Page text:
On the plus side of the ledger, there is quite a powerful and effective showdown scene at the end of the novel between a cold, selfish, egotistical father who is senior partner of the investment banking firm he has built up, and his daughter and son-in-law, who have schemed and connived behind his back to bring about his retirement so that the ambitious son-in-law can take over the firm. There is a fine irony here in that the father, who as an ambitious young man himself squeezed out his own benefactor and the founder of the firm so that he could take it over, now finds the same thing being done to him. Even the least of Auchincloss's books are readable, and in the main enjoyable, but I don't find this one particularly successful. (There is a small historical blunder about the singer Galli-Curci that reveals Auchincloss didn't do his homework very thoroughly.)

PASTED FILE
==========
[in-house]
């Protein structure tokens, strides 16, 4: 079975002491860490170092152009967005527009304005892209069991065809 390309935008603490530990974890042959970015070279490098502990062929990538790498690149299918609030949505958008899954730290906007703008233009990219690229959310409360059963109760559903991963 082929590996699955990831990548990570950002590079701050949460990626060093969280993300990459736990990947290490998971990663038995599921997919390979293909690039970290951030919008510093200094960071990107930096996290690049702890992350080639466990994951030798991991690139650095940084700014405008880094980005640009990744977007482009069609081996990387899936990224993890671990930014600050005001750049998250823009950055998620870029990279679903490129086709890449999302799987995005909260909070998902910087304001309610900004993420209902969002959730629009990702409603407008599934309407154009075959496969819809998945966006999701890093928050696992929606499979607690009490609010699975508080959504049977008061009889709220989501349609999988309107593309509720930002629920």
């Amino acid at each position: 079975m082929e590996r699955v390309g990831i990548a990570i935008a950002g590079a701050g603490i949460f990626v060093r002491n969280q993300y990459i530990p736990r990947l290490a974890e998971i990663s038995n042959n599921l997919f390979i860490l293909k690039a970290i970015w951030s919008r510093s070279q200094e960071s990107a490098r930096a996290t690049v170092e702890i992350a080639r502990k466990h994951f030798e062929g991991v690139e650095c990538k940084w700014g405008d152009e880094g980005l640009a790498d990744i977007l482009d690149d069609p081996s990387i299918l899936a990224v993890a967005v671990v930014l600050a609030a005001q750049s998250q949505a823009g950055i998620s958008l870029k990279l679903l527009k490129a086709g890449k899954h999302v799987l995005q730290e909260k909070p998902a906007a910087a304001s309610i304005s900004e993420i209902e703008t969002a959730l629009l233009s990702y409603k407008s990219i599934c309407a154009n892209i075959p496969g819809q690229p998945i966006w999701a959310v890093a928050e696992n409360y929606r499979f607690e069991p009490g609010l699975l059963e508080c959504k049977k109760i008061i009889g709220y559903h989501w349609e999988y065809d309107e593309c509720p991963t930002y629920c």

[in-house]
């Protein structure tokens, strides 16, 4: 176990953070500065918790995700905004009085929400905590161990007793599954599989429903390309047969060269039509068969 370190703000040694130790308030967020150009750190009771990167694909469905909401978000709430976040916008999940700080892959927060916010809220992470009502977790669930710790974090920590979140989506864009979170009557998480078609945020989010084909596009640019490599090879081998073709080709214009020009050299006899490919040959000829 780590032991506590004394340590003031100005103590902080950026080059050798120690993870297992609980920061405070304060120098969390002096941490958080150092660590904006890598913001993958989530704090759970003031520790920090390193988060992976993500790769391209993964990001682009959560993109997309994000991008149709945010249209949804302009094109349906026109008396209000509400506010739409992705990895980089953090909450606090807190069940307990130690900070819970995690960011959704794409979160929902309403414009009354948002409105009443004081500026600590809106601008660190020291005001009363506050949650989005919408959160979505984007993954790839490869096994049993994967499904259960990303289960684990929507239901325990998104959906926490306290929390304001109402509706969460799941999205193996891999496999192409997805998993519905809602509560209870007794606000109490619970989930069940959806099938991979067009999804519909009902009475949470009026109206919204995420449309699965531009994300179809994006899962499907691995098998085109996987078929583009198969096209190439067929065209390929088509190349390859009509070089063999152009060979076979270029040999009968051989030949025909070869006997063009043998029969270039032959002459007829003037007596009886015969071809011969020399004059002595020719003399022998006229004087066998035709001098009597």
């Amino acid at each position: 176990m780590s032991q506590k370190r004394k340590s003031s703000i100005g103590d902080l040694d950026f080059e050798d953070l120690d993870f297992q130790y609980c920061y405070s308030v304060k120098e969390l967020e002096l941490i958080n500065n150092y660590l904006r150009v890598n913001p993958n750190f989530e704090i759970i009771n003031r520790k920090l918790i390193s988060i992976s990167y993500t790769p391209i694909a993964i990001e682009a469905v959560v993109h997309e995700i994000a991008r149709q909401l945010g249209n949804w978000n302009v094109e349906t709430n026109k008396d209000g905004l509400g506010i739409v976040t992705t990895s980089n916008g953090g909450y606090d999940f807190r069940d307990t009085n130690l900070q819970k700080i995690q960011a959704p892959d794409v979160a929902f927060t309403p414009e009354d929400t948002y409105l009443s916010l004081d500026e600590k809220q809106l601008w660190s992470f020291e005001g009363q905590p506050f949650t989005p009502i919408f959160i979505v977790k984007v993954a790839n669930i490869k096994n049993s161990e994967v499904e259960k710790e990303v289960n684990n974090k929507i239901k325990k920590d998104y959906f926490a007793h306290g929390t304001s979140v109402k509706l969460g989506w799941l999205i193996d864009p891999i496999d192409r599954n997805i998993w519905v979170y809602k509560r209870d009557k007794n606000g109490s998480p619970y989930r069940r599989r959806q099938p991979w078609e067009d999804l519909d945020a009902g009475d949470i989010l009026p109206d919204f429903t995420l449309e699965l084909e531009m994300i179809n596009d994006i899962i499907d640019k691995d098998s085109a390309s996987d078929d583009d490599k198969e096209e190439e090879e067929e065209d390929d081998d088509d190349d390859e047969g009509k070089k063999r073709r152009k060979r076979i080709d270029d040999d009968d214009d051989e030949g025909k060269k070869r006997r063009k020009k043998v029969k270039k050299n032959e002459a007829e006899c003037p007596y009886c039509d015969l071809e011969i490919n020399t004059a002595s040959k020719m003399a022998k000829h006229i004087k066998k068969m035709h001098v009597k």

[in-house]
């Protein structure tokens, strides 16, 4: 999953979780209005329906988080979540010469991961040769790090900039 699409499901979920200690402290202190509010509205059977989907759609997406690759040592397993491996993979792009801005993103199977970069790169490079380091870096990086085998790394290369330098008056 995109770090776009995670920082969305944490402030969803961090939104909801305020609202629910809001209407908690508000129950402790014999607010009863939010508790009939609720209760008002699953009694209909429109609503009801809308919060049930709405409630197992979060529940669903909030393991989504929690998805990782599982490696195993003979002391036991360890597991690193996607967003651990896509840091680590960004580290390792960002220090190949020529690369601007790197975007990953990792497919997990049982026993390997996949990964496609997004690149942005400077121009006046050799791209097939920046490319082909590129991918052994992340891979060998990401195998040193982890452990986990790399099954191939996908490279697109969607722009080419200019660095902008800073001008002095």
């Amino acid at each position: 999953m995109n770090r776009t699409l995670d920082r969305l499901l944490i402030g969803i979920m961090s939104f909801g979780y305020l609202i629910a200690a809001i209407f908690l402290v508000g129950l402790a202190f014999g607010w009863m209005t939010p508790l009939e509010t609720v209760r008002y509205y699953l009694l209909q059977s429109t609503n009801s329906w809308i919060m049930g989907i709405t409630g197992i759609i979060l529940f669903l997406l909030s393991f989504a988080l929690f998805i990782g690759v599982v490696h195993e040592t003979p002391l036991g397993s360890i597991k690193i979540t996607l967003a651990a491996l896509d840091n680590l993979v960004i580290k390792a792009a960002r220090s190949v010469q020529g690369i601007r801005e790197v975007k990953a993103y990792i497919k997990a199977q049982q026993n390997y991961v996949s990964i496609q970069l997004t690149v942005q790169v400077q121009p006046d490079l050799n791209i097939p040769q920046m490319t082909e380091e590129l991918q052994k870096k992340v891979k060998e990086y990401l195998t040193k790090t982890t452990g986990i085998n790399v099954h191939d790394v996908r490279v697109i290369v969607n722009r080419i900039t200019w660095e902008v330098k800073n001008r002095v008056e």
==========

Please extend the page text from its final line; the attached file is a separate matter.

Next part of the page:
Auchincloss would like to see himself as a writer in the genteel tradition of Henry James and Edith Wharton; he is in fact more in the genteel tradition of John P. Marquand. His main fault is his glib facility: writing is too easy for him; he was written too much; and too much of it, smoothly ushered in on its cushion of graceful, well-oiled prose, is pallid, thin, brittle, superficial; too much of it is engaging enough while you're reading it, but forgettable, leaving no lasting imprint. This fault, I regret to say, is in evidence here.
2 of 3 people found the following review helpful
4.0 out of 5 stars A consistently entertaining novelist tells family epic Dec 11 1997
By A Customer - Published on Amazon.com
Format:Paperback
Again, Auchincloss portrays upperclass New York patrician society, here with three generations off businessmen and their wives/lovers. The main character emerges as a compelling matriarch finally and satisfyingly triumphant after years of suppression and constriction. Well-told tale of a culture, a family, and a woman.
1 of 3 people found the following review helpful
4.0 out of 5 stars Doll Collector Jan. 14 2005
By Mary E. Sibley - Published on Amazon.com
Format:Paperback